Following are new notations for expressing phrase generation.
	  They may be used within semantic specifications to generate phrases
	  in another language.

	  These notations let you, the programmer, specify translations
	  ~oblivious ~to ~the ~existence ~of ~any ~ambiguity ~at ~all.  Ambiguity
	  is supported implicitly, and delightfully, it's relatively easy to
	implement.  We will see the implementation of each notation after we
	present it.  (Section 25.5 shows how ambiguities between domains meet).

	Our main example has the syntax grammar's semantics generate phrases
	  in the datatype language.  This is how we require that a specification
	  make sense syntactically ~and within the domain of datatypes.

	  The next chapter shows the complete specification of syntax rules
	  whose semantics generate phrases in the datatype language.  There,
	  we will see an implementation of a programming language that involves
	  datatypes.  That implementation will use the notations presented in
	  this chapter.

Notation For Generating Unit-Length Phrases

	  We now introduce notations for the generation of phrases.	 We've been
	using one of the most important of these notations all along.  Recall
	that a rule is usually specified via the notation:

		<POS(1):V(1)>  ...  <POS(k):V(k)>	->

						<GIVE_POS: f(V(1),...,V(k))>

	In general, we allow the righthand side of the rule to be a general
	program, as in:

		<POS(1):V(1)>  <POS(2):V(2)>  ...  <POS(k):V(k)>	->

								a program

      ---------------- Parentheses in previous paragraph mean subscripting! ---

The Righthand Side Of A Rule Is Always A STATEMENT

	In fact, ~the ~righthand ~side ~of ~a ~rule ~is ~always ~a ~STATEMENT.
	We've been living with this since Section 1.3.	The notation:

		    <POS: f(...) >

	  is actually a STATEMENT!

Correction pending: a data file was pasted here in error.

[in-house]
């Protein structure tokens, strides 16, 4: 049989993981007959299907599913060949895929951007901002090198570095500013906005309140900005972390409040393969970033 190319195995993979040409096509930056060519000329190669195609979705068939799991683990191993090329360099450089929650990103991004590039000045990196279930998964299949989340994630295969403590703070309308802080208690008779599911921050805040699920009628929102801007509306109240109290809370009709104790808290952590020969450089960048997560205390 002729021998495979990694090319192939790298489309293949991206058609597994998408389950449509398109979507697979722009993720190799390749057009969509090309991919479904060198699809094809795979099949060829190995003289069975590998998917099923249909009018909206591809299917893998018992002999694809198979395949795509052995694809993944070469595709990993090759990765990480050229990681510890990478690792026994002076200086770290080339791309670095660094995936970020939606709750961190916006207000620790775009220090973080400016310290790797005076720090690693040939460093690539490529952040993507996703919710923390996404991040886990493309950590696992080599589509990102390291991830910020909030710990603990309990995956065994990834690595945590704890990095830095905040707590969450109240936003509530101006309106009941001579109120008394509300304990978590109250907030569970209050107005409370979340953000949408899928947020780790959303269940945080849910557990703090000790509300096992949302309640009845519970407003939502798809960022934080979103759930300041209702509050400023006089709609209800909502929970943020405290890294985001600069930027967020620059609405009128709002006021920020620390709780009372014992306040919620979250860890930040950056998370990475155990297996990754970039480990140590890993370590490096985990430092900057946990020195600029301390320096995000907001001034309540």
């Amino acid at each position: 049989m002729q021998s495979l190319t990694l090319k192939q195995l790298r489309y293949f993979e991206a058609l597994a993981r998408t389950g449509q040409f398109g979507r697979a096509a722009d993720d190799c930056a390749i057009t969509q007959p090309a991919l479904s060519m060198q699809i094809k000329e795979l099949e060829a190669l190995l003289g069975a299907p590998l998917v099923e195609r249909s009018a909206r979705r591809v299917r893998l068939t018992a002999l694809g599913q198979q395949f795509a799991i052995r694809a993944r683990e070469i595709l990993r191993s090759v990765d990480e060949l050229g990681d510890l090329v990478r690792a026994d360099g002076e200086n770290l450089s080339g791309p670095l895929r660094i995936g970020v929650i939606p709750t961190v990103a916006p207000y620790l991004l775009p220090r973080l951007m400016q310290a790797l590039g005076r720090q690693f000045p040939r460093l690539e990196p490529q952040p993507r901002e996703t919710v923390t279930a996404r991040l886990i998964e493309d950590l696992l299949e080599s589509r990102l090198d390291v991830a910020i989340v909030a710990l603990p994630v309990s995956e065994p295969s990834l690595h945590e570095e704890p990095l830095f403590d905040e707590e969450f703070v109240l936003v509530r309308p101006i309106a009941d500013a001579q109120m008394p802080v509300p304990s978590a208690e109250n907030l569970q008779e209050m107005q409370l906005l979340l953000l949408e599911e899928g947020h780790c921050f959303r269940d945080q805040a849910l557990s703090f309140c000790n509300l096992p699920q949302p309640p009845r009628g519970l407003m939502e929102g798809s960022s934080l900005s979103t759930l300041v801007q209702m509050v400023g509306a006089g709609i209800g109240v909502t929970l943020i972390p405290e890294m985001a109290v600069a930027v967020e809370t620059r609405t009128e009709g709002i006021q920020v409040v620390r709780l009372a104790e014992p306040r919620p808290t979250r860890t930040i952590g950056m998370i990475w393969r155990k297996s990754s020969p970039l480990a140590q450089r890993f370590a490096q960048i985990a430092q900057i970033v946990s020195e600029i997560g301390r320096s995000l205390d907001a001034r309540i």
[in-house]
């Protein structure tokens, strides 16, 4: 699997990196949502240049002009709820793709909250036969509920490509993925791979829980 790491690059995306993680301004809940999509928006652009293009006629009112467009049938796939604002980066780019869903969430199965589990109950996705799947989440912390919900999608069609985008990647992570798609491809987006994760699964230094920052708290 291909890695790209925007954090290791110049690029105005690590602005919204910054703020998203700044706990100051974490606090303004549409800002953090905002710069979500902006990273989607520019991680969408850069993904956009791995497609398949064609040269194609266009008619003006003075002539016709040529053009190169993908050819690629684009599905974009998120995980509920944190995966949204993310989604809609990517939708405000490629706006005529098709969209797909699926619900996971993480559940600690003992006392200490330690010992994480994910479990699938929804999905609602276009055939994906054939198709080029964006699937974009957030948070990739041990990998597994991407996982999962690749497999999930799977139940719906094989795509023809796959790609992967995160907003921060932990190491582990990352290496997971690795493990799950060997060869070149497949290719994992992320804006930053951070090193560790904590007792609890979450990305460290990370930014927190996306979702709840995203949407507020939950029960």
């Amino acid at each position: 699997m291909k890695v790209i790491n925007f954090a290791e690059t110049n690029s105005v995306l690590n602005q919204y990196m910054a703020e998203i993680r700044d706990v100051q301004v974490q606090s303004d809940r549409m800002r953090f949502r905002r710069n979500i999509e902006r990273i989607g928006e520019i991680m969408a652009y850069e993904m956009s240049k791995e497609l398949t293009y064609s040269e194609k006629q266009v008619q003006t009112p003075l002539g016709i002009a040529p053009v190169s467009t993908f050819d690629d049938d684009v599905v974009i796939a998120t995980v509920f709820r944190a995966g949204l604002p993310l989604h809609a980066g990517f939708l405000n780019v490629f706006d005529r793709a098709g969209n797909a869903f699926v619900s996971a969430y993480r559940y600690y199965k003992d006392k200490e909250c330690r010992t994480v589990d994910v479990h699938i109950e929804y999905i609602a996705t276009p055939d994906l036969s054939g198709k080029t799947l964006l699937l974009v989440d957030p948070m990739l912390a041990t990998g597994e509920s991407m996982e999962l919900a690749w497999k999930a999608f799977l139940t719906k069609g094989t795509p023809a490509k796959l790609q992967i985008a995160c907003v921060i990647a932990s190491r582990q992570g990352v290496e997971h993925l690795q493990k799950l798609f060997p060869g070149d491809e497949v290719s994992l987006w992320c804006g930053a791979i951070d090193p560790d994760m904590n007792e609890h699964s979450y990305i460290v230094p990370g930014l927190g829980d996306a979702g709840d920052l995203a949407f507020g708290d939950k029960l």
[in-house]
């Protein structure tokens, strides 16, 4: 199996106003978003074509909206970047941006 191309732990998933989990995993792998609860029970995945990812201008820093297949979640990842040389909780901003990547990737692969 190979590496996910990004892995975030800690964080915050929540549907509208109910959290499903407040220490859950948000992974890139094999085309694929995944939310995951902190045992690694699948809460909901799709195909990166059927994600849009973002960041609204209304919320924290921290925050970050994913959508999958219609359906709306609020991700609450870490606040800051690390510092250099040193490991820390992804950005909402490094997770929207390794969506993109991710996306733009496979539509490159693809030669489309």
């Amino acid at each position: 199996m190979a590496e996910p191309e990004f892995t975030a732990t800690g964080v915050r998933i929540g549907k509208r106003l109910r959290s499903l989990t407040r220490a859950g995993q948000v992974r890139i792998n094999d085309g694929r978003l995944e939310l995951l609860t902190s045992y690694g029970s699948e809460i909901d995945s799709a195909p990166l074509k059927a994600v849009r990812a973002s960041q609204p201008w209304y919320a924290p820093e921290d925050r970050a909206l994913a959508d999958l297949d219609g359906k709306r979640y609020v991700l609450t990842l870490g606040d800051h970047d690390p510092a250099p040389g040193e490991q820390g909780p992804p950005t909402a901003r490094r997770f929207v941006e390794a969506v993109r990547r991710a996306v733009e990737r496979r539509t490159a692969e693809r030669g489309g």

The Righthand-Side Of A Rule Can Naturally Involve IFs

	  Because the give-phrase notation "<ID:STATEMENT>" is itself a
	  STATEMENT, we are able to express rules (from Chapter 3) like:

		    <EXPR[i]:x>  <BOP[j]:y>  <EXPR[k]:z>	     ->

				IF  i =< j	&  k < j  THEN

					  <EXPR[j]: f(x,y,z) >	  FI

	  This rule uses the IF-THEN notation for STATEMENTs.	 This is perfectly
	  valid because the "<EXPR:...>" in the THEN clause is a STATEMENT, and
	  the righthand side of a rule is expected always to be a STATEMENT.

Phrase Generation Is A STATEMENT Anywhere, Even Beyond Rules' Righthand

	In general, phrase generation STATEMENTs are supported by the rules:



	The ID names the part-of-speech.  The given STATEMENT specifies
	the semantics.  These translate ultimately into a call to GIVE
	(Section 25.3.3 and Chapter 12).

	Each generates a unit-length phrase whose part-of-speech is the ID and
	whose semantics is the STATEMENT.  We've seen this on the righthand
	  sides of rules.

	  The second rule here is for specifying array parts-of-speech, which
	  require an index (the EXPR, of type INT) to denote which ~one of the
	  array of parts-of-speech is intended for the new phrase.

	  For example, consider the STATEMENT forming the righthand side of the

		    <NUMBER:n>	  ->	    <EXPR:	LOAD( 1, ADDRESS_OF(n) );   >


		    <EXPR:	LOAD( 1, ADDRESS_OF(n) );   >

	  generates an <EXPR> whose semantics is the STATEMENT within the
	  "<...>", the:

		    LOAD( 1, ADDRESS_OF(n) );

Semantics Can Also Be An EXPR

	  The STATEMENT within the angle-brackets can also be an EXPR, as in:

		    <	 ID  :  EXPR  >				  ->	    STATEMENT

		    <	 ID  [ EXPR ]  :	EXPR	>		  ->	    STATEMENT

	  In general, parts-of-speech declared with the dash, e.g.,

		    POS  EXPR :  -  ;

	  must be specified using the STATEMENT form inside the "<...>".	All
	  other parts-of-speech, declared like:

		    POS  ID :  TEXT  ;

	  where the semantics is a specified datatype, use the EXPR form inside
	  the "<...>".

	  The ":STATEMENT" or ":EXPR" may be omitted, as in:

		    < ID >

	  In the absence of semantic specification, the default semantics will
	  do nothing when it might be invoked, and will return 0, FALSE, or NIL